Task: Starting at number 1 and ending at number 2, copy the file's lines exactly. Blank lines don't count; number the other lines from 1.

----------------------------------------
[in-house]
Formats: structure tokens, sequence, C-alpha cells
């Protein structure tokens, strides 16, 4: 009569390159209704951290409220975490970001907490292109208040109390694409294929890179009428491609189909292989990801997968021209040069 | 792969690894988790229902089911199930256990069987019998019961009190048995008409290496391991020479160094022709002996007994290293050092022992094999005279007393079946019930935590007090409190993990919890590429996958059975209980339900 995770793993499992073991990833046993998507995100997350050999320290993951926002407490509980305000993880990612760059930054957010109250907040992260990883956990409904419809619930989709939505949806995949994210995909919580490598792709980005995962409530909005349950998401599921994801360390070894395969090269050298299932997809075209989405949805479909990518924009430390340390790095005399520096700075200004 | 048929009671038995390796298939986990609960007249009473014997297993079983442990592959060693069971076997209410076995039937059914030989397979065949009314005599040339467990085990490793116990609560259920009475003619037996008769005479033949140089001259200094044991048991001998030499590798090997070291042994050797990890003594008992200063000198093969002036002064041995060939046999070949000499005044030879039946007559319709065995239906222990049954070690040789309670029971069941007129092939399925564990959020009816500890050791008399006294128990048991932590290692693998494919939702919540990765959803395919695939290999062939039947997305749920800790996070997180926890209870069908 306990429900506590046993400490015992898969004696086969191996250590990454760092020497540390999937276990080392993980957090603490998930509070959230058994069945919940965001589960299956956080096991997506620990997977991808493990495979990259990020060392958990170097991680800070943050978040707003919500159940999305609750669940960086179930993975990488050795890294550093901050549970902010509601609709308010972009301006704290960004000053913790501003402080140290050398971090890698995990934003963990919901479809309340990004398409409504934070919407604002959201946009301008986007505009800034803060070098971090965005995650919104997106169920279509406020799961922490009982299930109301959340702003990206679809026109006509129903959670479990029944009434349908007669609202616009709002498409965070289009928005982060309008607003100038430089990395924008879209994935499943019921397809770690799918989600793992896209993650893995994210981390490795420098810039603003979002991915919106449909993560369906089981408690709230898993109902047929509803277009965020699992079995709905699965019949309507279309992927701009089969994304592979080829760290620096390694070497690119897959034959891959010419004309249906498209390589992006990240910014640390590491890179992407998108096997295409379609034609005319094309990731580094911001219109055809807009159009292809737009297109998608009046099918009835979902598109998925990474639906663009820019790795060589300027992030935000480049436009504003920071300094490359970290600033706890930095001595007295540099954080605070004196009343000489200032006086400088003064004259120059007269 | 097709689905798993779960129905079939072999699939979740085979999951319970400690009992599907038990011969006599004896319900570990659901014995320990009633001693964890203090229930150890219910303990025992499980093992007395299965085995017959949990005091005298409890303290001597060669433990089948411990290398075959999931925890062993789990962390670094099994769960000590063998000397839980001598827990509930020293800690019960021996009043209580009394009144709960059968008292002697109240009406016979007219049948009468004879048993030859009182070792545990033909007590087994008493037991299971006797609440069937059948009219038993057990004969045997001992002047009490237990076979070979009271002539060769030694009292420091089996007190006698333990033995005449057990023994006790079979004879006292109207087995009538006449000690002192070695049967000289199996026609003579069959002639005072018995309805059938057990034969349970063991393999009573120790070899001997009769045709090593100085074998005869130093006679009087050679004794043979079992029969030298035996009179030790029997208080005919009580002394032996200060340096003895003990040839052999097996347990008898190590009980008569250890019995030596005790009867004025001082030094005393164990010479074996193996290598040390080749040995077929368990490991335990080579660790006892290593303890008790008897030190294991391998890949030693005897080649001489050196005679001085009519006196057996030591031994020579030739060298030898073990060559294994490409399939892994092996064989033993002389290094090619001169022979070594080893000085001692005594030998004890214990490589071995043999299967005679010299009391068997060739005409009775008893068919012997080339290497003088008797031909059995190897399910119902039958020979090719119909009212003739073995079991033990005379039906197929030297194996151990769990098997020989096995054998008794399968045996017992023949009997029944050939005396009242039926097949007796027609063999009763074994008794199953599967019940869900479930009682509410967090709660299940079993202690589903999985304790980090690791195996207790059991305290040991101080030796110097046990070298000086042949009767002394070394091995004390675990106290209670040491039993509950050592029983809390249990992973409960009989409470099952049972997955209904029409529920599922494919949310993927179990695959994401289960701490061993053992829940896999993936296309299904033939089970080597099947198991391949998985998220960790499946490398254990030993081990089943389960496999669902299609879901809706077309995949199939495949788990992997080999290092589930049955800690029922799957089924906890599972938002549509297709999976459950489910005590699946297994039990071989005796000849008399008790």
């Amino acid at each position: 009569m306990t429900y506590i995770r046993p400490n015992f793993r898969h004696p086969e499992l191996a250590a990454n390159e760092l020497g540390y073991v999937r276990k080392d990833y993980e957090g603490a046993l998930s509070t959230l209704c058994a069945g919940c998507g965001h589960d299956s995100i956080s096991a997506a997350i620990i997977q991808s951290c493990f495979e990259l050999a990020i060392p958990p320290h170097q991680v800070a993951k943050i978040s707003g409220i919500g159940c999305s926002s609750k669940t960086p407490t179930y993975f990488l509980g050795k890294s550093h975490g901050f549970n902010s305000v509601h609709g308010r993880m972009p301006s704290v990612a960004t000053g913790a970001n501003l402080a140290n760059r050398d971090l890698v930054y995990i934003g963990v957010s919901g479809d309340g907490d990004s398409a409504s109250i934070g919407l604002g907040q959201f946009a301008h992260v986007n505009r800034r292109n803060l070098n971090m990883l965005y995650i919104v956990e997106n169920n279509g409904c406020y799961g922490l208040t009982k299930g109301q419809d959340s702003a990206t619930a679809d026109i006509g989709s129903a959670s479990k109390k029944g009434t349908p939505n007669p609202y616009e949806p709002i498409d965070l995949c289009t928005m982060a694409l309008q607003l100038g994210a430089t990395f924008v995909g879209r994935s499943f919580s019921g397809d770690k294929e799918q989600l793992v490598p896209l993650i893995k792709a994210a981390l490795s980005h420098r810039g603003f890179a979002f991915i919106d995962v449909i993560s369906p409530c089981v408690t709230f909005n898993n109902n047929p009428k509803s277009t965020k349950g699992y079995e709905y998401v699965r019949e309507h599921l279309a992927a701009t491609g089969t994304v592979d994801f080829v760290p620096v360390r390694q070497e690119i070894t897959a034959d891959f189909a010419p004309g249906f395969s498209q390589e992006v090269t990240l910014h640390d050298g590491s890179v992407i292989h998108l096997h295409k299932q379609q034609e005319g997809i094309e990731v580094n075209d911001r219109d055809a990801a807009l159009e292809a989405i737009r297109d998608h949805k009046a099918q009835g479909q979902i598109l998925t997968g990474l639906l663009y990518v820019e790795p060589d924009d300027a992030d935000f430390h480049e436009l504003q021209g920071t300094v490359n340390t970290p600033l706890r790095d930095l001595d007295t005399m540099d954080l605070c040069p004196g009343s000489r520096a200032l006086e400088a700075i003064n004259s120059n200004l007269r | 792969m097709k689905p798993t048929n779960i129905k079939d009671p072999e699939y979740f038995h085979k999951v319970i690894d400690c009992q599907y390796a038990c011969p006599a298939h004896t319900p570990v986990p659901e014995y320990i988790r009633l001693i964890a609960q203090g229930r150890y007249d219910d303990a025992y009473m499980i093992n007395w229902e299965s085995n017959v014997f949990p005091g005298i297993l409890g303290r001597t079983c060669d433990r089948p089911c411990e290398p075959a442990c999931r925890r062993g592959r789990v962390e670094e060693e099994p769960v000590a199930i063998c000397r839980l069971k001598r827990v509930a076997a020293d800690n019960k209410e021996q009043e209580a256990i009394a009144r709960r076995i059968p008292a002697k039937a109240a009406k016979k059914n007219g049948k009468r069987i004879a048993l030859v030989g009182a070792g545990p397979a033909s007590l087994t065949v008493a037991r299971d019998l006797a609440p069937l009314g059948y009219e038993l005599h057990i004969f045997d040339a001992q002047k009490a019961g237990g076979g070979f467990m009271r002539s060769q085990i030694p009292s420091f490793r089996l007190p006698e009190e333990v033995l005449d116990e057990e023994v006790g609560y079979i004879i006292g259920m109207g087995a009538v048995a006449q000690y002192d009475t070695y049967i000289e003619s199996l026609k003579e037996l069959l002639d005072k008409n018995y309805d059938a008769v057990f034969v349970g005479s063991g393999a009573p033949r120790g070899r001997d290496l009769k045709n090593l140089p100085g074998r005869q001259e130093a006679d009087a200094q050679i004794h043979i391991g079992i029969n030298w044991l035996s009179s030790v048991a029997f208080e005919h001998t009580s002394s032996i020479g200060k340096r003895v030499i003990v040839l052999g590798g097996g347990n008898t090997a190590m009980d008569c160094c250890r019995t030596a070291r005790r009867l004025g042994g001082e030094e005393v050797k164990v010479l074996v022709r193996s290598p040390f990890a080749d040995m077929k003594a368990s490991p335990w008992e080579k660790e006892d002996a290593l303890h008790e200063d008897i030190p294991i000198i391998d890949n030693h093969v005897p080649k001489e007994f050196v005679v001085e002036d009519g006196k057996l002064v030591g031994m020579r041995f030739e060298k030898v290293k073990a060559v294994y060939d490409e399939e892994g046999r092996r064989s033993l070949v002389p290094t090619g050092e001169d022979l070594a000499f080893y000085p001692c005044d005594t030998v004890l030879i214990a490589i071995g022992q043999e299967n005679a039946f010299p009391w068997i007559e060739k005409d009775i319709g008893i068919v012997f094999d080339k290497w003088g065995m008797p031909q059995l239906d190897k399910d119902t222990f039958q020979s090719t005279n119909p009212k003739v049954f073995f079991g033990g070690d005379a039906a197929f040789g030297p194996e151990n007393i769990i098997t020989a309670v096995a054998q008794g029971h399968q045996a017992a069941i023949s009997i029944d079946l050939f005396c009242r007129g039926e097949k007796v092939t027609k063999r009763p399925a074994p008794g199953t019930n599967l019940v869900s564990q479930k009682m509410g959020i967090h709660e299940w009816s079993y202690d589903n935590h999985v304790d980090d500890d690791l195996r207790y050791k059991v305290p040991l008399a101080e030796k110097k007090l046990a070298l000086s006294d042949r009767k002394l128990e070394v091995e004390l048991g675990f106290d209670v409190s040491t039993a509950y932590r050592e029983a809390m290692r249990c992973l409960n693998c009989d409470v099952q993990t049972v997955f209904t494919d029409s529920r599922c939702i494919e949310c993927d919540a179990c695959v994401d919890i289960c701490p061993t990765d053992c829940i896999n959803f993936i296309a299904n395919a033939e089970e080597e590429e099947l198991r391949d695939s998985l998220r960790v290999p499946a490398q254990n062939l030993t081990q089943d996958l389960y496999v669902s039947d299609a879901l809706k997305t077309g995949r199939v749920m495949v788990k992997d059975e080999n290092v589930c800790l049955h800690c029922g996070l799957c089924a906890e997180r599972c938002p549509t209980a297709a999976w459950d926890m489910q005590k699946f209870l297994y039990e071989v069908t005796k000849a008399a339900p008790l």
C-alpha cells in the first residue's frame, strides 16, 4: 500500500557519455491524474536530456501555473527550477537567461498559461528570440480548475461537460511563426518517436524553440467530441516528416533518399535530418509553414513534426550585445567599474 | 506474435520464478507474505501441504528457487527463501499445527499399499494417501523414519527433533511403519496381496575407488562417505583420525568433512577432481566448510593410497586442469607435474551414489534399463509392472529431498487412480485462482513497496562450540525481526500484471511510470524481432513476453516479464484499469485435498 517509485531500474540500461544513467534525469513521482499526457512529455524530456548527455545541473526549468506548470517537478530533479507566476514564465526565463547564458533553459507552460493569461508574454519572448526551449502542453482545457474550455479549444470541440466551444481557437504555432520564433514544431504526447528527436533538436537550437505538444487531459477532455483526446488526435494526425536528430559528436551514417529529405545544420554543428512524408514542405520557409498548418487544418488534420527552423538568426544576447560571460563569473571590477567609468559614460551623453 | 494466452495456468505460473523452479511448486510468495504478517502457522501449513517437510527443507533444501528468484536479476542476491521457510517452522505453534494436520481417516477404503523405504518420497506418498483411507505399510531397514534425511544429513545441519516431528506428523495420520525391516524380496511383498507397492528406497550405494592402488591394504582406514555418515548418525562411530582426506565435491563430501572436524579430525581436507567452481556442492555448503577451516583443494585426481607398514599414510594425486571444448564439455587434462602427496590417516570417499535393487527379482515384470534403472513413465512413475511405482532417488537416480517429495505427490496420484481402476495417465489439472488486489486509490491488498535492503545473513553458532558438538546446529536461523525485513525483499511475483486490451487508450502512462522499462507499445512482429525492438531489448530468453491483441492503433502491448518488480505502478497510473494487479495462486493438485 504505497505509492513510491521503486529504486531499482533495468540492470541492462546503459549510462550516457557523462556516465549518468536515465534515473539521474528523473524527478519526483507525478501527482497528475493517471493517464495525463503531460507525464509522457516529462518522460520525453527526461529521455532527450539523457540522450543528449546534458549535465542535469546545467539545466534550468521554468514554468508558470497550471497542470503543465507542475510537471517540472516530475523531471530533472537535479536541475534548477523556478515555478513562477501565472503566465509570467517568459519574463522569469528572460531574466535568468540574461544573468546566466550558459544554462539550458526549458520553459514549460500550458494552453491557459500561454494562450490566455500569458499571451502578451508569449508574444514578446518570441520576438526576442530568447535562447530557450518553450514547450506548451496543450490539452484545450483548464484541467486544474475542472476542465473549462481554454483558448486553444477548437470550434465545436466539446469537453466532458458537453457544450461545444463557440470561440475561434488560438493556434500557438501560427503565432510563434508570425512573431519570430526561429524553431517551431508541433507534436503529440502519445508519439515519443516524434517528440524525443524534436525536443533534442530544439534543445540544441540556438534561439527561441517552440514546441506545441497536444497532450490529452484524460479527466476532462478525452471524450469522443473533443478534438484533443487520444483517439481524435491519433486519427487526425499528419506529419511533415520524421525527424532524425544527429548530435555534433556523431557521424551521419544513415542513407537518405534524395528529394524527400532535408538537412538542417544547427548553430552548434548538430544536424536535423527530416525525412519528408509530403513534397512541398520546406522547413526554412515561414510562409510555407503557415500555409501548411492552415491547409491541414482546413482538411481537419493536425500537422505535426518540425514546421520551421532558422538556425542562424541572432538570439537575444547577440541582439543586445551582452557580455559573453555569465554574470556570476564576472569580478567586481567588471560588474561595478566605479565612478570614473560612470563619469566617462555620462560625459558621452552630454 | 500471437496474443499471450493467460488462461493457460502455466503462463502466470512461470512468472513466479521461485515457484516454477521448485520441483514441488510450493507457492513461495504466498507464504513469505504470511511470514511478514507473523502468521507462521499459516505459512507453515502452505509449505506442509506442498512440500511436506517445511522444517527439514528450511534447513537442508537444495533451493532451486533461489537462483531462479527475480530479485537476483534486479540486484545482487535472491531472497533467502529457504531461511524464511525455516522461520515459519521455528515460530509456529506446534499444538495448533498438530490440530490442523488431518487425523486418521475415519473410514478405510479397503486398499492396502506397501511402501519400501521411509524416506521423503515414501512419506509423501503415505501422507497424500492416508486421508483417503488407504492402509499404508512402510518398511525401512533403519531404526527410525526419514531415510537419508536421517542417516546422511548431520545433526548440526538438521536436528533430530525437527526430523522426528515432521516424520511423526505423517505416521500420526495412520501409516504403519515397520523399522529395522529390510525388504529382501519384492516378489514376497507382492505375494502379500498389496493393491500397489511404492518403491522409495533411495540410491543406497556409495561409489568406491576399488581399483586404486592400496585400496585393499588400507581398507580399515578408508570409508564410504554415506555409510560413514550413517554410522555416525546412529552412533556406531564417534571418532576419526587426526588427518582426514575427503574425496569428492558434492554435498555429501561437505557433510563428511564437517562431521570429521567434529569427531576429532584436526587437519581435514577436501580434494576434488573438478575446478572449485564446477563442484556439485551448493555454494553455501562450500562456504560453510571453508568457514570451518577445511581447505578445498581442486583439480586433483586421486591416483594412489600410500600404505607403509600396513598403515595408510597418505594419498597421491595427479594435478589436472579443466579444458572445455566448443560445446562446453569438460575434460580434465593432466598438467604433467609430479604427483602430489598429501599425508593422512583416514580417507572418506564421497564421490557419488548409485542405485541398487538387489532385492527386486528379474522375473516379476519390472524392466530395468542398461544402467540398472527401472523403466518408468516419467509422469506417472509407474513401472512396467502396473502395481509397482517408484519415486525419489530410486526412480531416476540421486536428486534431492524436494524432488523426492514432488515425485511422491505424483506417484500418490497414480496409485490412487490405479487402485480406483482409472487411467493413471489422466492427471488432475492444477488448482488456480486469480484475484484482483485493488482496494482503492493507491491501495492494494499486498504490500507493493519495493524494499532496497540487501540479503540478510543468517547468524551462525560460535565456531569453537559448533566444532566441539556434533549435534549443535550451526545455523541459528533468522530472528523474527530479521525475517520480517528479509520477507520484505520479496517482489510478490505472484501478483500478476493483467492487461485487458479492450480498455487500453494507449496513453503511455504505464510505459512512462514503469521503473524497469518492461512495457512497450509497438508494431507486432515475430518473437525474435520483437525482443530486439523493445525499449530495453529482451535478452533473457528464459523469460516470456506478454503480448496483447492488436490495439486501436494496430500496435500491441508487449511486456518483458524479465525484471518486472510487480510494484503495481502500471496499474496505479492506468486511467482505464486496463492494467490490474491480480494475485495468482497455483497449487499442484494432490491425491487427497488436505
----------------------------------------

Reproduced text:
[in-house]
Formats: structure tokens, sequence, C-alpha cells